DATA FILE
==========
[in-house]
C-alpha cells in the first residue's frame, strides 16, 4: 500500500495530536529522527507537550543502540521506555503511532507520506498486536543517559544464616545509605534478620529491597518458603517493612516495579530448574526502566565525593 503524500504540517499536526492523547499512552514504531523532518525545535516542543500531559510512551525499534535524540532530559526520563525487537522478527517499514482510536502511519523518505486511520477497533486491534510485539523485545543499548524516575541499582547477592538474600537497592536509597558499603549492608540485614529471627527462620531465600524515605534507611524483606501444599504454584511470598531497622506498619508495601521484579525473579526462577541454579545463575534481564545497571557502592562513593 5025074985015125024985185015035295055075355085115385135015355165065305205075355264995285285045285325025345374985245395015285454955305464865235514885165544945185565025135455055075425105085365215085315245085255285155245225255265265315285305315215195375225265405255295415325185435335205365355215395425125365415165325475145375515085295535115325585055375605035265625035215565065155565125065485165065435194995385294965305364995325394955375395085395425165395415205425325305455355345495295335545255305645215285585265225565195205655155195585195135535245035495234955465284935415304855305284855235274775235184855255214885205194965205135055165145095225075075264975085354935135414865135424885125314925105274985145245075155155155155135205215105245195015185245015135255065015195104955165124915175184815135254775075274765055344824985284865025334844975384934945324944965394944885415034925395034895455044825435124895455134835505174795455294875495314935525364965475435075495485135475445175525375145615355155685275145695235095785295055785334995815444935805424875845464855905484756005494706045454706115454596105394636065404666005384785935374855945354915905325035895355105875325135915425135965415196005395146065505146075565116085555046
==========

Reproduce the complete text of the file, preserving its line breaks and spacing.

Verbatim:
[in-house]
C-alpha cells in the first residue's frame, strides 16, 4: 500500500495530536529522527507537550543502540521506555503511532507520506498486536543517559544464616545509605534478620529491597518458603517493612516495579530448574526502566565525593 503524500504540517499536526492523547499512552514504531523532518525545535516542543500531559510512551525499534535524540532530559526520563525487537522478527517499514482510536502511519523518505486511520477497533486491534510485539523485545543499548524516575541499582547477592538474600537497592536509597558499603549492608540485614529471627527462620531465600524515605534507611524483606501444599504454584511470598531497622506498619508495601521484579525473579526462577541454579545463575534481564545497571557502592562513593 5025074985015125024985185015035295055075355085115385135015355165065305205075355264995285285045285325025345374985245395015285454955305464865235514885165544945185565025135455055075425105085365215085315245085255285155245225255265265315285305315215195375225265405255295415325185435335205365355215395425125365415165325475145375515085295535115325585055375605035265625035215565065155565125065485165065435194995385294965305364995325394955375395085395425165395415205425325305455355345495295335545255305645215285585265225565195205655155195585195135535245035495234955465284935415304855305284855235274775235184855255214885205194965205135055165145095225075075264975085354935135414865135424885125314925105274985145245075155155155155135205215105245195015185245015135255065015195104955165124915175184815135254775075274765055344824985284865025334844975384934945324944965394944885415034925395034895455044825435124895455134835505174795455294875495314935525364965475435075495485135475445175525375145615355155685275145695235095785295055785334995815444935805424875845464855905484756005494706045454706115454596105394636065404666005384785935374855945354915905325035895355105875325135915425135965415196005395146065505146075565116085555046